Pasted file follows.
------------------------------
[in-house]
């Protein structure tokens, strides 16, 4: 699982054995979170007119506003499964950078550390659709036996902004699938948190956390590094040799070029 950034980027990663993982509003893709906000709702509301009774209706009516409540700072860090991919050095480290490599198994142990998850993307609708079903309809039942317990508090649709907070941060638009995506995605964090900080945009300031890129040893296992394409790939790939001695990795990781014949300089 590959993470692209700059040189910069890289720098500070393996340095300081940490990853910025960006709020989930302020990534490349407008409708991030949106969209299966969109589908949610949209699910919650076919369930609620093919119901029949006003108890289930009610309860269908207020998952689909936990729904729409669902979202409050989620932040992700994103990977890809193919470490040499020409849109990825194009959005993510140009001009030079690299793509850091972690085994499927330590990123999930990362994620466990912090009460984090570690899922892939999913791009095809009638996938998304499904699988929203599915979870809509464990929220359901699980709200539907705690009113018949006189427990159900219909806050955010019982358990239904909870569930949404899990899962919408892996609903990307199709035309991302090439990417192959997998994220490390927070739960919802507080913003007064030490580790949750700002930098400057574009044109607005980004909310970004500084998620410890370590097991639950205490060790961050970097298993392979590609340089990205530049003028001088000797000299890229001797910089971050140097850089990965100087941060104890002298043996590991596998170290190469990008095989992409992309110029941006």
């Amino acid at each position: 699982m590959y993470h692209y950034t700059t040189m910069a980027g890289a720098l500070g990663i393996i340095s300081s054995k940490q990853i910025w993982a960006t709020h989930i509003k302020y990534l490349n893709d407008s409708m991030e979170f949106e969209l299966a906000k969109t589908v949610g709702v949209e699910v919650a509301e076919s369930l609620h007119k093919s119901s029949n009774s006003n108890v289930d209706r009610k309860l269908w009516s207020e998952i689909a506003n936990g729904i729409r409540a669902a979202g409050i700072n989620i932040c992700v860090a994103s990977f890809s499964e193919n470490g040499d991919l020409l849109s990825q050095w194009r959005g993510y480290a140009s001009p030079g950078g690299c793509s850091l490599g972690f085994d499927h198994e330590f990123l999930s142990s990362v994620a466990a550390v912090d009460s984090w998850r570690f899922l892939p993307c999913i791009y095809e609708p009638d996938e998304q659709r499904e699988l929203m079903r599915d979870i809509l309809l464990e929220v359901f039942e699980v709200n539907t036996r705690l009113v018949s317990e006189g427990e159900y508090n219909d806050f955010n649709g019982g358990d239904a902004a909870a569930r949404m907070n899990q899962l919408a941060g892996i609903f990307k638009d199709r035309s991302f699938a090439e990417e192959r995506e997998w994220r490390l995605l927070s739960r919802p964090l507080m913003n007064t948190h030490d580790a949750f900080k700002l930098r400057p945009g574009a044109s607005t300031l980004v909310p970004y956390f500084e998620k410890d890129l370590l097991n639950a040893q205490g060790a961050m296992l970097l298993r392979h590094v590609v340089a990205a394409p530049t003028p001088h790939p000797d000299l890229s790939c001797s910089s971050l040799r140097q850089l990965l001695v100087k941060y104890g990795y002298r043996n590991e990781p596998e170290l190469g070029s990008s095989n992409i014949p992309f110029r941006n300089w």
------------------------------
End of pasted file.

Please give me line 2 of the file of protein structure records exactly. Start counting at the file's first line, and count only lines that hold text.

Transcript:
């Protein structure tokens, strides 16, 4: 699982054995979170007119506003499964950078550390659709036996902004699938948190956390590094040799070029 950034980027990663993982509003893709906000709702509301009774209706009516409540700072860090991919050095480290490599198994142990998850993307609708079903309809039942317990508090649709907070941060638009995506995605964090900080945009300031890129040893296992394409790939790939001695990795990781014949300089 590959993470692209700059040189910069890289720098500070393996340095300081940490990853910025960006709020989930302020990534490349407008409708991030949106969209299966969109589908949610949209699910919650076919369930609620093919119901029949006003108890289930009610309860269908207020998952689909936990729904729409669902979202409050989620932040992700994103990977890809193919470490040499020409849109990825194009959005993510140009001009030079690299793509850091972690085994499927330590990123999930990362994620466990912090009460984090570690899922892939999913791009095809009638996938998304499904699988929203599915979870809509464990929220359901699980709200539907705690009113018949006189427990159900219909806050955010019982358990239904909870569930949404899990899962919408892996609903990307199709035309991302090439990417192959997998994220490390927070739960919802507080913003007064030490580790949750700002930098400057574009044109607005980004909310970004500084998620410890370590097991639950205490060790961050970097298993392979590609340089990205530049003028001088000797000299890229001797910089971050140097850089990965100087941060104890002298043996590991596998170290190469990008095989992409992309110029941006």